1 Peter 1:1 – Peter, an apostle of Jesus Christ, To those who are elect

      2 Peter 3: 1 This is now the second letter that I am writing to you, beloved… 8 But do not overlook this one fact, beloved, that with the Lord one day is as a thousand years, and a thousand years as one day. 9 The Lord is not slow to fulfill his promise as some count slowness, but is patient toward you, not wishing that any should perish, but that all should reach repentance.

  17. John,

    It is good you have noted the context in your explanation of this oft quoted verse. My experience with Calvinistic writing is that context is often ignored. As a non-Calvinist, I had always regarded this verse as very clear, and never gave it much thought. My position would have been “all” means all mankind. Of course you understand this does not demand universalism in our system, so your 3rd to last paragraph is a bit of a strawman.

    Then I read your article and realized I had overlooked something very important. Although normal grammar does not require the pronouns “usward”, “any,” and “all” to refer to the exact same group, they certainly must be linked in some way, as these pronouns appear in the same sentence. Yet, my understanding was of two separate groups- saved and lost. You point out Peter is writing to the elect, and so “usward” most certainly refers to these Christians. Then you state “any” and “all” is a subset of this larger set, those elect not yet saved. This quite stumped me as it did provide a relationhip between these pronouns my interepration did not.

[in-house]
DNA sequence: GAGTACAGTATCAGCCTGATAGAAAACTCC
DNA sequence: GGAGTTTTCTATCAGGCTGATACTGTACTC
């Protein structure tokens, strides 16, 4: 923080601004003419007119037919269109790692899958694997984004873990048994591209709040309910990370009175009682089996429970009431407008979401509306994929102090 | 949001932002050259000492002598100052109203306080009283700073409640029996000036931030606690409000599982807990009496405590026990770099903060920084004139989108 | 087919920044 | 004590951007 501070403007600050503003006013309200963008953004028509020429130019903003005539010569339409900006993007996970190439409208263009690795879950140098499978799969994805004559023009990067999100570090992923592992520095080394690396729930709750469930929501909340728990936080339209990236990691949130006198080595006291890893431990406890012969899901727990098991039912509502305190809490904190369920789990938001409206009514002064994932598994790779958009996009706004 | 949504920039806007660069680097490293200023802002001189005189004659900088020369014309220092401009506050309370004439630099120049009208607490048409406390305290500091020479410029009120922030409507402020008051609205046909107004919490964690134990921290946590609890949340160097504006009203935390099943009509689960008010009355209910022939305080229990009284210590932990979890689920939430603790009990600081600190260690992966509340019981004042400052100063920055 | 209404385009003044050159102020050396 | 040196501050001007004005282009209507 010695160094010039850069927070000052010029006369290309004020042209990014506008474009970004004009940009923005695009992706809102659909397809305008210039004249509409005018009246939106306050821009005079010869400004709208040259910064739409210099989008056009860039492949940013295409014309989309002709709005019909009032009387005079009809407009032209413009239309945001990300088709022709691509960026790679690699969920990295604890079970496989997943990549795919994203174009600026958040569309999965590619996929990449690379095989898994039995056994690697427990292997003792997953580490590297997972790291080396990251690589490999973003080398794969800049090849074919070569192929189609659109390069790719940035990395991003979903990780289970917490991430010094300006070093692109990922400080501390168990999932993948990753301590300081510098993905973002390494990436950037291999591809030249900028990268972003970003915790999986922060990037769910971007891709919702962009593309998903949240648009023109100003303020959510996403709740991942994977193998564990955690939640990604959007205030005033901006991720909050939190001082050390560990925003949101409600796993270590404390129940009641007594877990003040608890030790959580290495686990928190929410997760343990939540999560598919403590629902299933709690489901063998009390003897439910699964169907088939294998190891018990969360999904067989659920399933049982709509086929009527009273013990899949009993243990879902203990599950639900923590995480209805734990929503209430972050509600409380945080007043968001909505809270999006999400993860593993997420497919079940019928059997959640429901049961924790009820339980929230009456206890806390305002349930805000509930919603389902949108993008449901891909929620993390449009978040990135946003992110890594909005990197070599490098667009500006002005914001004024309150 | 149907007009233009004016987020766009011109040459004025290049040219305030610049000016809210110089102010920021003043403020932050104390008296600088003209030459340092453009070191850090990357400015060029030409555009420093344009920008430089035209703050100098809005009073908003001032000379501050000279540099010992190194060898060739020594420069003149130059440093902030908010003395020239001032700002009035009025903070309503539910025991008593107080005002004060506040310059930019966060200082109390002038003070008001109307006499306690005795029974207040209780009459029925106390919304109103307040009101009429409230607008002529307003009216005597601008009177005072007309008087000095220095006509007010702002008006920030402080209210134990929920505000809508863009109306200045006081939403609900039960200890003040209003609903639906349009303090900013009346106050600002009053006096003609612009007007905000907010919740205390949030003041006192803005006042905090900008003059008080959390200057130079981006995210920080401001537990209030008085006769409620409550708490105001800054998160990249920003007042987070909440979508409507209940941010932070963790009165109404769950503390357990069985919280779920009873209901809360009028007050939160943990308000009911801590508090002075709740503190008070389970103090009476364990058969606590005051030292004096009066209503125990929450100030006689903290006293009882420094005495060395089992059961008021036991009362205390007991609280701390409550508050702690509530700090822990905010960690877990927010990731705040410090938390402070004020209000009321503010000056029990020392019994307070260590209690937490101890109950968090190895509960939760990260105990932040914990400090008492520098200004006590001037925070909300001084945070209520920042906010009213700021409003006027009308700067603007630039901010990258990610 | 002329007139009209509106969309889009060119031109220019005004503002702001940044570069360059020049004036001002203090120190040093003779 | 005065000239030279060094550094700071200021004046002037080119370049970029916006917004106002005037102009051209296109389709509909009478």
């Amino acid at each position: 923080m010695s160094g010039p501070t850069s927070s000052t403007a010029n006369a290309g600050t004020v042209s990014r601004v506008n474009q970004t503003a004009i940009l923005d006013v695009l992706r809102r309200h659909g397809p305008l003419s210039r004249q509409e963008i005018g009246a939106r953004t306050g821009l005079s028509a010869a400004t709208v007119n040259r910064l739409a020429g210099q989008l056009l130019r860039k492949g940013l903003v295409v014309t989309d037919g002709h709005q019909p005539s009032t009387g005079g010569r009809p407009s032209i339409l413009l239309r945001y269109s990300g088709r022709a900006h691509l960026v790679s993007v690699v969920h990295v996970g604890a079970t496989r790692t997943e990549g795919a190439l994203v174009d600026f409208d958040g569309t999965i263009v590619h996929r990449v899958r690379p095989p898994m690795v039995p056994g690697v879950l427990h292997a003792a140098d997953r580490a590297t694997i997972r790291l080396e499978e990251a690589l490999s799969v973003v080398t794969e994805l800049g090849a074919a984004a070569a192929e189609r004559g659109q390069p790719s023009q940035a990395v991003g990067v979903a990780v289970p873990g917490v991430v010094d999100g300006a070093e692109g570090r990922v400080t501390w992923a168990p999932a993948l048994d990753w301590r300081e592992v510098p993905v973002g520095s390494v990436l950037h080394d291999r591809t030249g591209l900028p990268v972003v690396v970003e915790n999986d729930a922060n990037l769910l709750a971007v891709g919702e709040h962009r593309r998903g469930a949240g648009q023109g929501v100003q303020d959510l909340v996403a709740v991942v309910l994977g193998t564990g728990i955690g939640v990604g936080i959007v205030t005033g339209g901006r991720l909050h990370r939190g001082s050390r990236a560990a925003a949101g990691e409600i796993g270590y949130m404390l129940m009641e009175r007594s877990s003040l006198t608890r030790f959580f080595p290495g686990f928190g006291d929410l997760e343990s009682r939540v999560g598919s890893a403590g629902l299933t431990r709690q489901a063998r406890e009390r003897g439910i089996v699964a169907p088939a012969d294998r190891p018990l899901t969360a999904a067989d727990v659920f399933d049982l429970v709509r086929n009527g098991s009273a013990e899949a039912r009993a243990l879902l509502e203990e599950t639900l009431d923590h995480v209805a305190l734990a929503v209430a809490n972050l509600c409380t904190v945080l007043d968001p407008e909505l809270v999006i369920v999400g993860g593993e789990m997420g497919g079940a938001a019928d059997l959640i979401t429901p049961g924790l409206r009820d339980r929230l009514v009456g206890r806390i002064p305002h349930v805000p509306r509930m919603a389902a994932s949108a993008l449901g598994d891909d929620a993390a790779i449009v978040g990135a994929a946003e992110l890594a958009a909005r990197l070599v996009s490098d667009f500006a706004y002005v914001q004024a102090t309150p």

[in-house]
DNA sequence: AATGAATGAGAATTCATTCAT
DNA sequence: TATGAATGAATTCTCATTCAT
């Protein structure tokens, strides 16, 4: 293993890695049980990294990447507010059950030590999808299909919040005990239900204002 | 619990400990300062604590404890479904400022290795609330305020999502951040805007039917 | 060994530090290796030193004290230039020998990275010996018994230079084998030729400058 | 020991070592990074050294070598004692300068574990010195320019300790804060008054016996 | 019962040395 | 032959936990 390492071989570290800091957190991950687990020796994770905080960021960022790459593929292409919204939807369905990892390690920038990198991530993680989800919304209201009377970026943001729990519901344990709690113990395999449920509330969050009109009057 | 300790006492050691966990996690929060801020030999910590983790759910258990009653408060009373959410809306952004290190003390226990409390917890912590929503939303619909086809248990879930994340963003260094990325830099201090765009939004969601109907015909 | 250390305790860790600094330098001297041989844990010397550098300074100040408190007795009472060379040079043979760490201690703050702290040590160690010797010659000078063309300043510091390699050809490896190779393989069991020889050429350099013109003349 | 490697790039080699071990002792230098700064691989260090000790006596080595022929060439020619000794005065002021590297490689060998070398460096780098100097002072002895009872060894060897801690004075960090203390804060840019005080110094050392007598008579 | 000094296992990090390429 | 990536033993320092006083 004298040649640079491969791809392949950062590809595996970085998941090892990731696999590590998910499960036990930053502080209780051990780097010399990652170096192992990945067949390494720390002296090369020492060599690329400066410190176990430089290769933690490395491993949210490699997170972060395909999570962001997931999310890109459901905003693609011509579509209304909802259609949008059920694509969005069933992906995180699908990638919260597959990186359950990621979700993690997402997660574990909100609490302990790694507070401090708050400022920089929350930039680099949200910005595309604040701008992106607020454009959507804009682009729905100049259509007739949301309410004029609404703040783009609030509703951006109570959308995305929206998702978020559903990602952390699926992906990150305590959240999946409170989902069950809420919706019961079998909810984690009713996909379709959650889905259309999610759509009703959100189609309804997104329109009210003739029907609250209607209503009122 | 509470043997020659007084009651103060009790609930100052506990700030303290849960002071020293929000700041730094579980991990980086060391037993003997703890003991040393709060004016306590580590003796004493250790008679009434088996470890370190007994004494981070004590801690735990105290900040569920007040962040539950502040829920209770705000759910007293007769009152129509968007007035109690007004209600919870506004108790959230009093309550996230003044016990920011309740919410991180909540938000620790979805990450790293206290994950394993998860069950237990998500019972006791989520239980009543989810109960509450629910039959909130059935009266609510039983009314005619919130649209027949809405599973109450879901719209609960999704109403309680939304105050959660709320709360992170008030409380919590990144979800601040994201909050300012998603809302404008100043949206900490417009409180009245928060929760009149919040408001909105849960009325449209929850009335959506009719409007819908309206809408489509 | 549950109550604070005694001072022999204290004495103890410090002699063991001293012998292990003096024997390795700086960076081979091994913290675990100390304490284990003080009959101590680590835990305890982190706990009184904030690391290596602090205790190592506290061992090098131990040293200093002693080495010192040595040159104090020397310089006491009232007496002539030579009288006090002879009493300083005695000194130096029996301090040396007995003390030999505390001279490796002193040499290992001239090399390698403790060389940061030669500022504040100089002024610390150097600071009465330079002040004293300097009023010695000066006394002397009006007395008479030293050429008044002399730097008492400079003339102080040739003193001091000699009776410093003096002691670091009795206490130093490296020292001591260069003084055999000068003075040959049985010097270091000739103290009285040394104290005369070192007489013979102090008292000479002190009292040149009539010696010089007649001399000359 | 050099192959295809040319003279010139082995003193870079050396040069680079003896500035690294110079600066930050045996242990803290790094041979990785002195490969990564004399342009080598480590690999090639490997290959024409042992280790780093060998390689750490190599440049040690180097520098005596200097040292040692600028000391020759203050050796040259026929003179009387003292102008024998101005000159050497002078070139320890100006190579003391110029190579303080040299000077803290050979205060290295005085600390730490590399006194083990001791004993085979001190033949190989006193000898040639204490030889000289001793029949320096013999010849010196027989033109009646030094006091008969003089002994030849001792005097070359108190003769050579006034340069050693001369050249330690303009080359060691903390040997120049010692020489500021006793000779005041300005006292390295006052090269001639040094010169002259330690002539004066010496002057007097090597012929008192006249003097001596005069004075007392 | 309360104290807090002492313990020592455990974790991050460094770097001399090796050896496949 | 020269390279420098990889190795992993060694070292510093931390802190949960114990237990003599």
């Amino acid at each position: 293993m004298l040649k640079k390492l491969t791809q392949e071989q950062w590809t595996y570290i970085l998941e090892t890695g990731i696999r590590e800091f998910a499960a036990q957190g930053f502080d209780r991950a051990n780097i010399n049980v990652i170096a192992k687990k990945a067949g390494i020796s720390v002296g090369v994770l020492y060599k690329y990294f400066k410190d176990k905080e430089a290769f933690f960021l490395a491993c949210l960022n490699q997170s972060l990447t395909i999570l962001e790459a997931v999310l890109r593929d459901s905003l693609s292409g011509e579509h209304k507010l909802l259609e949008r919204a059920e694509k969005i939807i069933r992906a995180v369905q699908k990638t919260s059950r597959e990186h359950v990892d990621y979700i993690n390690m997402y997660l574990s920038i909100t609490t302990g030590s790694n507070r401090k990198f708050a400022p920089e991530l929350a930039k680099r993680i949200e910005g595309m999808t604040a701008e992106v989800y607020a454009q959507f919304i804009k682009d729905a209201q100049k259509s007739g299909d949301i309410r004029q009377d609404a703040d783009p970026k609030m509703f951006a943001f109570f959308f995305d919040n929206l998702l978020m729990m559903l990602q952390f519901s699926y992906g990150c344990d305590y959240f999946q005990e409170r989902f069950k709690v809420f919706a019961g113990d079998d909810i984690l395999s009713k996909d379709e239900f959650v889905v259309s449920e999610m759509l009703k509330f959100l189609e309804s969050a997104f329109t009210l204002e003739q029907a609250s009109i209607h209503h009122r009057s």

So I went back and did some deeper context study, going beyond merely noting Peter’s audience. I found verses like these: 1Pet 1:24; 2:10, 25; 4:3. It is clear from these references, when Peter speaks of us as the “beloved”, he is placing us as a subset of all sinners, formally a part of the parent set of all lost men. Understanding this, when we get to our verse in question, we find such a view makes a very consistent and logical relationship between “usward”, “any”, and “all”. “Usward” being a subset of the other two pronouns, which refer to all lost men, who the elect are formally a part of, and not some supposed unsaved elect as you mistakenly write. So you see, where your interpretation does not, the non-reformed interpretation completely matches Peter’s theme.